Middle School PBS LearningMedia Resources
This short history of the Civil War, exposes months prior to November 1863, when Abraham Lincoln gave his Gettysburg Address. This synopsis paints a gritty picture of the war. But additionally, it illustrates Lincoln’s inspiring words that redefined the Union’s fight as a battle for human equality.
An estimated 500 to 1,000 women went into military service during the American Civil War. However, their contributions to major events of that era are often overlooked, misunderstood, misrepresented, or undocumented. Excerpts from the documentary film Rebel: Loreta Velazquez Civil War Soldier and Spy will guide, students to consider how factors such as gender and race shape our understanding of history.
This video segment from Underground Railroad: The William Still Story explores the thought process behind enslaving others. Slaves believed they had a better life than others because slave owners made them think this way.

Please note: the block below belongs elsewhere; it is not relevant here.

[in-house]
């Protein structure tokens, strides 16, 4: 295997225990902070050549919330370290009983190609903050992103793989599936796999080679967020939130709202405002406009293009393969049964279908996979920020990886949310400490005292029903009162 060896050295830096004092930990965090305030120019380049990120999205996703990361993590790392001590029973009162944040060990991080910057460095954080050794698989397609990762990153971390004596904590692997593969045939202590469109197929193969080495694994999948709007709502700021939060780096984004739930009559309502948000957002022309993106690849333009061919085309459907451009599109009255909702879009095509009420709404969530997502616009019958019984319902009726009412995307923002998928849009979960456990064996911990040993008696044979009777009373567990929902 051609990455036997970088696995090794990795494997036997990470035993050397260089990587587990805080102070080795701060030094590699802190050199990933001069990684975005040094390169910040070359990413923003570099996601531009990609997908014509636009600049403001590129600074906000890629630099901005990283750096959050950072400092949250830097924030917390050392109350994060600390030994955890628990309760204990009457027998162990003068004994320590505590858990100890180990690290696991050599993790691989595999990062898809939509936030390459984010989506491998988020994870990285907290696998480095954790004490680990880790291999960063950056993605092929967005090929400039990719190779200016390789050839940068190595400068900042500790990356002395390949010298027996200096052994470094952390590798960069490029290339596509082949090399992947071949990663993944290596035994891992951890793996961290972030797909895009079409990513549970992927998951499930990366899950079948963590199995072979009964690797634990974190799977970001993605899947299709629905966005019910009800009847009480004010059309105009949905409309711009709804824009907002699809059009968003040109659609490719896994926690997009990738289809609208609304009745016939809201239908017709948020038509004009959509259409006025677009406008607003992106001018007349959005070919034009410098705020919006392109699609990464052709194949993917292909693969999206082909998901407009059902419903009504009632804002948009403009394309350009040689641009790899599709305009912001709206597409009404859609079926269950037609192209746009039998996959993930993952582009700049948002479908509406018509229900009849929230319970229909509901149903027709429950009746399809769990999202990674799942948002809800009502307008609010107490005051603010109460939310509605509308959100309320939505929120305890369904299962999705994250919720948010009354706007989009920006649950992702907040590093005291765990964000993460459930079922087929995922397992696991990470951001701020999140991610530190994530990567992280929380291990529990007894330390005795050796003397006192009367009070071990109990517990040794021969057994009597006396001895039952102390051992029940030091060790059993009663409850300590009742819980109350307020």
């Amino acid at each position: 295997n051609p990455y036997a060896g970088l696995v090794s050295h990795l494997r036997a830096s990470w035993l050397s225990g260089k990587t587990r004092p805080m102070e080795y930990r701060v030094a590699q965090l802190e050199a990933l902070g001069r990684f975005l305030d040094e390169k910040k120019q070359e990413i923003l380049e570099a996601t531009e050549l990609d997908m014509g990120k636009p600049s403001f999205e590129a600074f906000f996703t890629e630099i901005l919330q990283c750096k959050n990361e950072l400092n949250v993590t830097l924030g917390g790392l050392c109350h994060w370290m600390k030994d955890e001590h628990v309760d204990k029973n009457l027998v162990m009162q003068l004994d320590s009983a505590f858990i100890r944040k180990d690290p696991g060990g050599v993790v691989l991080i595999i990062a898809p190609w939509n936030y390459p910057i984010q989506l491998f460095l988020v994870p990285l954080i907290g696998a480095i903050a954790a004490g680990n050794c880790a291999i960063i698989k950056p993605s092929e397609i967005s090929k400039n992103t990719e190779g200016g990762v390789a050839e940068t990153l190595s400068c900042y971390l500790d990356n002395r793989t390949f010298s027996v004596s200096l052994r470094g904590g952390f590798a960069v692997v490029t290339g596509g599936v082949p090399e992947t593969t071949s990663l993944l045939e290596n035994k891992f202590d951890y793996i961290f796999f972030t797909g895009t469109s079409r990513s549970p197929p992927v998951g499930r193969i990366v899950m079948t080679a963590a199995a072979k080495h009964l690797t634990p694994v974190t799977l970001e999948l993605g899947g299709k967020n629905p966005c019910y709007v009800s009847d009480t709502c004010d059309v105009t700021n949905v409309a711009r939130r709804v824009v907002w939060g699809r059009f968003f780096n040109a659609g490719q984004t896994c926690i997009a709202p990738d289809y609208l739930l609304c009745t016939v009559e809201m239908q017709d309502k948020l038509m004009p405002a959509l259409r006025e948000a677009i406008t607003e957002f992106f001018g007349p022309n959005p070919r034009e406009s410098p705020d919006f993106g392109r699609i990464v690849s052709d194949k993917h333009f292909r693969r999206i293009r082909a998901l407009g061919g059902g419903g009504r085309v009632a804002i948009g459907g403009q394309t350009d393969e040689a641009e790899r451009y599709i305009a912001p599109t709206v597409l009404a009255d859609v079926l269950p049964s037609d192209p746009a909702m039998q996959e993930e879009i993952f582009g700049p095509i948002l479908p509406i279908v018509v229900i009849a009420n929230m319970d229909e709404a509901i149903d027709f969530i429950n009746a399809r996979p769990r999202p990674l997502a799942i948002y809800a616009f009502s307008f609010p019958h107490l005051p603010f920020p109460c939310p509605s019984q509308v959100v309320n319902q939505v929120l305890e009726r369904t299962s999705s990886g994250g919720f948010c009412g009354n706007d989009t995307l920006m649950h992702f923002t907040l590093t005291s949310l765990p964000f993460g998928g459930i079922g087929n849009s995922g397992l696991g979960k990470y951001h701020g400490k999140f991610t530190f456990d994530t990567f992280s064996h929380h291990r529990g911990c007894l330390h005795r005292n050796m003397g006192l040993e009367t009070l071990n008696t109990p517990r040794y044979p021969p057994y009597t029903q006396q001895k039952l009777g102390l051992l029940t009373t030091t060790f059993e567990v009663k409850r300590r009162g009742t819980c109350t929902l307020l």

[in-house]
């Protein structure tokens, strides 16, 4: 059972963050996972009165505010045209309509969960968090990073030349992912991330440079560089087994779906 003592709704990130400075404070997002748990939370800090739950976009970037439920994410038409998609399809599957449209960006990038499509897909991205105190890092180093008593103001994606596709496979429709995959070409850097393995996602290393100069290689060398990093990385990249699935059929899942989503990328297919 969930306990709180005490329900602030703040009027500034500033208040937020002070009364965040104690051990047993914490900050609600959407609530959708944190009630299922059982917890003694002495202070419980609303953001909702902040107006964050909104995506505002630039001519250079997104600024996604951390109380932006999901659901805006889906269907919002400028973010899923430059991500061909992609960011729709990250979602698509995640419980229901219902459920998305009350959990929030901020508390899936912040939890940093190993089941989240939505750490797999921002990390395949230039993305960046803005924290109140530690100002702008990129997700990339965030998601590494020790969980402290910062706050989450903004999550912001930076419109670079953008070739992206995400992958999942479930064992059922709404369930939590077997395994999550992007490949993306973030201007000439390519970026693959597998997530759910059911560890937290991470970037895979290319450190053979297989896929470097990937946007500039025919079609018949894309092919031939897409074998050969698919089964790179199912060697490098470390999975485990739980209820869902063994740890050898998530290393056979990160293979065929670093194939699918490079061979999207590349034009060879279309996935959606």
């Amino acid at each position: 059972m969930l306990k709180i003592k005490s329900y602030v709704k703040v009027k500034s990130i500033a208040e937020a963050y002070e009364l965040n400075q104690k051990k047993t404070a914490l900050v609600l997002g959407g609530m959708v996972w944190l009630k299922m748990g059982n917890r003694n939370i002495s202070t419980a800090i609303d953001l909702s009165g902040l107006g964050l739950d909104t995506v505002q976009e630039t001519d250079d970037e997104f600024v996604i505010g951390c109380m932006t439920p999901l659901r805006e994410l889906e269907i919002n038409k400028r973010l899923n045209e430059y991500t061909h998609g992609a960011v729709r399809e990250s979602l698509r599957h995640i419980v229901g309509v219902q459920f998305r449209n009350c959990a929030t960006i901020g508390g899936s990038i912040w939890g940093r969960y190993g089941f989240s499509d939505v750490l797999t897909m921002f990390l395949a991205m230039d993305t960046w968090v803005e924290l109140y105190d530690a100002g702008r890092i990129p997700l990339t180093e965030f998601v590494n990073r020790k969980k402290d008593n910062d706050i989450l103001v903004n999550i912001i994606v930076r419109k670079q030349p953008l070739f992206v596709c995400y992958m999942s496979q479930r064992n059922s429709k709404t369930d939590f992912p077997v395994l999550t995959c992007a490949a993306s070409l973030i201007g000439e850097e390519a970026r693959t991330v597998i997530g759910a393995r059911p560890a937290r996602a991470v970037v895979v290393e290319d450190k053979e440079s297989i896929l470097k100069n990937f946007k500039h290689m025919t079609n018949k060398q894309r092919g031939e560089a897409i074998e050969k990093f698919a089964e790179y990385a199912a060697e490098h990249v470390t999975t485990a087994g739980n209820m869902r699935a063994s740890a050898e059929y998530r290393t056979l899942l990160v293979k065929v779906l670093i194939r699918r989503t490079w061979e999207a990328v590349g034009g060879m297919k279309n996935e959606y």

In the 1830’s, the idea for the Transcontinental Railroad sparked. However, the real planning did not begin until the 1850’s. Then, a little over a year after the start of the Civil War, Lincoln signed the Pacific Railroad Act.
This video adapted from American Experience: “The Abolitionists,” features historical reenactments. Additionally, learn about the impact of novelist Harriet Beecher Stowe on the abolitionist movement. Stowe’s commitment to the abolitionist cause strengthened after passage of the Fugitive Slave Act in 1850. She responded with the novel Uncle Tom’s Cabin, an immediate best seller that was credited with “putting a human face on slavery” and ultimately helping launch the Civil War.
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